A slow time for fixer-uppers

Old, new, big, small, residential, commercial … when it comes to the real estate market, almost nothing is exempt
from the effects of a sustained economic slump.

Just ask the folks at Indiana Landmarks, which, among its many preservation missions, buys and resells historic properties
statewide.
 

AHQ inside main This 2,800-square-foot Queen Anne home on College Avenue in Fall Creek Place (also seen on the cover) was built in the
late 1890s and is priced at $89,900. (IL Photo/ Perry Reichanadter)

Locally, the long-running FLIP program—or Fund for Landmark Indianapolis Properties—has seen a marked downturn
in the resale of historic buildings. To cope with the economic reality, overseers have cut prices, looked for outside sources
of funds, and considered reconfiguring the program to improve the long-term prospects of hidden gems.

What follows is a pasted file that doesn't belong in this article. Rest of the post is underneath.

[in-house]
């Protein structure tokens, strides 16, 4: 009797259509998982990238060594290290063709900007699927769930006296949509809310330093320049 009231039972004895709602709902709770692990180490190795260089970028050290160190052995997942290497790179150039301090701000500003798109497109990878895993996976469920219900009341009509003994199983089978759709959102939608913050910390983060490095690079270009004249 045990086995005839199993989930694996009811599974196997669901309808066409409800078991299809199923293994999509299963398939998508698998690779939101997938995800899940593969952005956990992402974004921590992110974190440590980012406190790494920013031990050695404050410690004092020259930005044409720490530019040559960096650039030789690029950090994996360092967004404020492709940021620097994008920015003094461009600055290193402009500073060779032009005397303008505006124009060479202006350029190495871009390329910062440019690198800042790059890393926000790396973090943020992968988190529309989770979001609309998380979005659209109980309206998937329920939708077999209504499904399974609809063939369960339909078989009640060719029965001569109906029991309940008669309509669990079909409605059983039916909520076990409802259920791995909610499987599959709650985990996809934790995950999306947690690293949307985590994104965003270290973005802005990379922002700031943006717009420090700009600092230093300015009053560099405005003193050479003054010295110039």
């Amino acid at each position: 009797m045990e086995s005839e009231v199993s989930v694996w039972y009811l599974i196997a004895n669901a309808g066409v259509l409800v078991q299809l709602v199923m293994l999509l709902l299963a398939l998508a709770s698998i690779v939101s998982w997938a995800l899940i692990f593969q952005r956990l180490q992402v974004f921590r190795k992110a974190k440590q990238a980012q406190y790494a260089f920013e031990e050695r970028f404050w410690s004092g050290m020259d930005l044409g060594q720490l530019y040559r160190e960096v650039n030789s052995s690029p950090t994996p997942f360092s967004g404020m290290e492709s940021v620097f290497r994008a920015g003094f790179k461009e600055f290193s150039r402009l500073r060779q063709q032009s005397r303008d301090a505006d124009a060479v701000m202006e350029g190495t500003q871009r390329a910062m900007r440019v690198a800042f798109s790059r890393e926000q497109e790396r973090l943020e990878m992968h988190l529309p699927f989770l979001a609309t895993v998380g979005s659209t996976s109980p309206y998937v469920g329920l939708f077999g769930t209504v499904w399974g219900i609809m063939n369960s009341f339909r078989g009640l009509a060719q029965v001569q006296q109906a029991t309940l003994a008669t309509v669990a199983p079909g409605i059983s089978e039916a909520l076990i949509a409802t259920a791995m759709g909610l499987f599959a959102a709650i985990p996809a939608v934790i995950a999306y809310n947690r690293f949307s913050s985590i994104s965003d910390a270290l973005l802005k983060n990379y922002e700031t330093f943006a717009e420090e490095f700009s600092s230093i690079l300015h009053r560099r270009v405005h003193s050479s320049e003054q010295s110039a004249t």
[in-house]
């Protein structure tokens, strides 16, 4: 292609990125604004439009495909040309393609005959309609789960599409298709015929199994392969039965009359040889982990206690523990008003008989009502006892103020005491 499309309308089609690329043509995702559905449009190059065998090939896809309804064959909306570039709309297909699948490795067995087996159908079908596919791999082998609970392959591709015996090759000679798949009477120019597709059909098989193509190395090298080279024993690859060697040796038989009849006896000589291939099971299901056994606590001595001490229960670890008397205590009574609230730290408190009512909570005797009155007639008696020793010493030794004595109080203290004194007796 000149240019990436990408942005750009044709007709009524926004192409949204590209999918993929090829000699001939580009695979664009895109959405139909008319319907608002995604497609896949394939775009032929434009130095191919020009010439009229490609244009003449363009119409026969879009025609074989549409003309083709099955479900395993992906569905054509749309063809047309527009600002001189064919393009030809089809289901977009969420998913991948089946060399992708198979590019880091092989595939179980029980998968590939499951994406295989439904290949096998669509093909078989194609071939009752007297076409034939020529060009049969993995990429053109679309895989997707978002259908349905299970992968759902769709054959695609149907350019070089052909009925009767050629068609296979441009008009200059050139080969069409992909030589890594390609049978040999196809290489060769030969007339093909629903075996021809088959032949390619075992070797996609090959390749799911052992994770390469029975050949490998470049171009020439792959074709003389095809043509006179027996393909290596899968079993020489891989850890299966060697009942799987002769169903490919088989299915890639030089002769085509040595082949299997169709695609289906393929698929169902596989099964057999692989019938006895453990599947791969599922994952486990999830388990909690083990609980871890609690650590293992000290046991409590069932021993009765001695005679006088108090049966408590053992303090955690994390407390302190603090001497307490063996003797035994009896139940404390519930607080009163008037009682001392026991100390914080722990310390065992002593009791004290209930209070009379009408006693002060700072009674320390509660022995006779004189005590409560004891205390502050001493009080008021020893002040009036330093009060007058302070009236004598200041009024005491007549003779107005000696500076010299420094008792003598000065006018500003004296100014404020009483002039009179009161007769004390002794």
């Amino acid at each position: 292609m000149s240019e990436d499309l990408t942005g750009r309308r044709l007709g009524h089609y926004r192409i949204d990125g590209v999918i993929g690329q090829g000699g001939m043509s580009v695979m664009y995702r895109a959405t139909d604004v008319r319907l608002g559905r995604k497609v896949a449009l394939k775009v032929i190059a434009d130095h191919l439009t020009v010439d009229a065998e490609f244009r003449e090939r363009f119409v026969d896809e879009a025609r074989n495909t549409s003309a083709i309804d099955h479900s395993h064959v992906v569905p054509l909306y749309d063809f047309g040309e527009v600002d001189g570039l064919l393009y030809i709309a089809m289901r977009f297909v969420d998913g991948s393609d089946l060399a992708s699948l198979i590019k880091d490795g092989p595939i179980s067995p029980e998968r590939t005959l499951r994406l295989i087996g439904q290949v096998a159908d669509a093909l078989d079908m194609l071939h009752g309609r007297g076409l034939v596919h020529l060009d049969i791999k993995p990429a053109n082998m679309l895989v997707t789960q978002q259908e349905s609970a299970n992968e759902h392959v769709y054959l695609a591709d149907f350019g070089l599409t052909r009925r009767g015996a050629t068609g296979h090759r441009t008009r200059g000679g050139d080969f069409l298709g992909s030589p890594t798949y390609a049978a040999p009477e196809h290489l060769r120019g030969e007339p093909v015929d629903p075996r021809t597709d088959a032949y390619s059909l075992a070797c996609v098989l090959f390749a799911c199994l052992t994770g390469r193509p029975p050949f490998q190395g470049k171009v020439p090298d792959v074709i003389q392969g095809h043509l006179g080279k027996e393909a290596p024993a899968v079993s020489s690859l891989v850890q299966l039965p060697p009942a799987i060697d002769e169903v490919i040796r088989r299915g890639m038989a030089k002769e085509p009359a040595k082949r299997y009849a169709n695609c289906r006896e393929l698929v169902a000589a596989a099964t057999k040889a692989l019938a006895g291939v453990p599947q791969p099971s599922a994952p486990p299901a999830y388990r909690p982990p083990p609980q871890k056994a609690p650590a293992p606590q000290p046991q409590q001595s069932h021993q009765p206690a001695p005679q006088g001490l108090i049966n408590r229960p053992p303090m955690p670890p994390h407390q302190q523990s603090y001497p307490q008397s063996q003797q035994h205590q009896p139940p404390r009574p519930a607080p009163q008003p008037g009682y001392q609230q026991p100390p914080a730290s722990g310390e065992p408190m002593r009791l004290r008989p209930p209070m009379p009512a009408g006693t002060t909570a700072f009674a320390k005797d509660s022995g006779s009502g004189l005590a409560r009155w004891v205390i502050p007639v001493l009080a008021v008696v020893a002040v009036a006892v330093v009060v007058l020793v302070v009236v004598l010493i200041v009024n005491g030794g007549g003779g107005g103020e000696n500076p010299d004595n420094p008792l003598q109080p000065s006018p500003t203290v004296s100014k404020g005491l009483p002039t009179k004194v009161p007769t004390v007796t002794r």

“It’s a challenging environment,” said Mark Dollase, vice president of preservation services at Indiana
Landmarks. “Those urban pioneers who used to be there … those people just aren’t there.”

Established in 1974, FLIP takes historic homes and commercial buildings that have been neglected, performs exterior renovations,
then relists the properties for sale. Buyers must agree to a set of protective covenants as they go about refurbishing the
interior.

Currently, Indiana Landmarks lists 15 Indianapolis properties for sale on its Web site, with prices ranging from $1 to $89,900.
Around the state, the not-for-profit is marketing another 25 properties.

Homes and other buildings have lingered on the market for up to five years, which is not necessarily abnormal, even amid
healthy economic conditions.
 

AHQ inside
The interior of this Queen Anne home (shown below) features original tiger oak trim, wood floors throughout and three large
bedrooms. (IL Photo/ Perry Reichanadter)

“These are, I would say, unusual properties. If they were completely restored homes, the market would take care of
them and they would be snatched up in six months to a year,” Dollase said. “It takes a focus on the part of the